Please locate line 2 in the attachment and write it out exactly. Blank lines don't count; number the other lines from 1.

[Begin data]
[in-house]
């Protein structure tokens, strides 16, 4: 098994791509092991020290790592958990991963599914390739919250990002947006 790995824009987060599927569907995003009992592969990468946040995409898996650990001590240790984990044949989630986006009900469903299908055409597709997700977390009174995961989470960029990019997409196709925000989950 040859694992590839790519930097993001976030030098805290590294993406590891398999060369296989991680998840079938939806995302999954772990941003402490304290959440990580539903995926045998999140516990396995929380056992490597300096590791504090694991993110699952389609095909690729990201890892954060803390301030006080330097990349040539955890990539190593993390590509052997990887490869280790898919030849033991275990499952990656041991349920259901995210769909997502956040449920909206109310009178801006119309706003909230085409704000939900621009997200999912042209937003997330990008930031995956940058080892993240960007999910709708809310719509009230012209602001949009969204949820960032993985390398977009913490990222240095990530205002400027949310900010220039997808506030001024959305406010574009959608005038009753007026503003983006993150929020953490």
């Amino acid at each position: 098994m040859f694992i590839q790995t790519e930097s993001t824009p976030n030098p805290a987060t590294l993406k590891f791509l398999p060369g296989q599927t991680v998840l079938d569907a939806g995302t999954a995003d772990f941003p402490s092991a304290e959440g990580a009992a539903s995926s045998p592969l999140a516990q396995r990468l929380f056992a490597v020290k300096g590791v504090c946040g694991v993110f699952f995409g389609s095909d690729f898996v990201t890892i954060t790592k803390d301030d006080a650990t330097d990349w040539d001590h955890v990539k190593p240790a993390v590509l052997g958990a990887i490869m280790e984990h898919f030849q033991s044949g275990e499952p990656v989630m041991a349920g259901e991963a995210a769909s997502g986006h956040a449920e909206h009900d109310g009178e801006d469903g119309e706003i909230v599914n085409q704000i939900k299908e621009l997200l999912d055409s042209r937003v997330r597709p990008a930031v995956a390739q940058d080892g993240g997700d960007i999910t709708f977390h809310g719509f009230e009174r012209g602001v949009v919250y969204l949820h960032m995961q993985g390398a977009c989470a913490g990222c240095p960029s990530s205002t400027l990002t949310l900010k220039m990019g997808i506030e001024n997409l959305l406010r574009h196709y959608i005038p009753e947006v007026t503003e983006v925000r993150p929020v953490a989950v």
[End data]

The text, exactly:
């Protein structure tokens, strides 16, 4: 098994791509092991020290790592958990991963599914390739919250990002947006 790995824009987060599927569907995003009992592969990468946040995409898996650990001590240790984990044949989630986006009900469903299908055409597709997700977390009174995961989470960029990019997409196709925000989950 040859694992590839790519930097993001976030030098805290590294993406590891398999060369296989991680998840079938939806995302999954772990941003402490304290959440990580539903995926045998999140516990396995929380056992490597300096590791504090694991993110699952389609095909690729990201890892954060803390301030006080330097990349040539955890990539190593993390590509052997990887490869280790898919030849033991275990499952990656041991349920259901995210769909997502956040449920909206109310009178801006119309706003909230085409704000939900621009997200999912042209937003997330990008930031995956940058080892993240960007999910709708809310719509009230012209602001949009969204949820960032993985390398977009913490990222240095990530205002400027949310900010220039997808506030001024959305406010574009959608005038009753007026503003983006993150929020953490």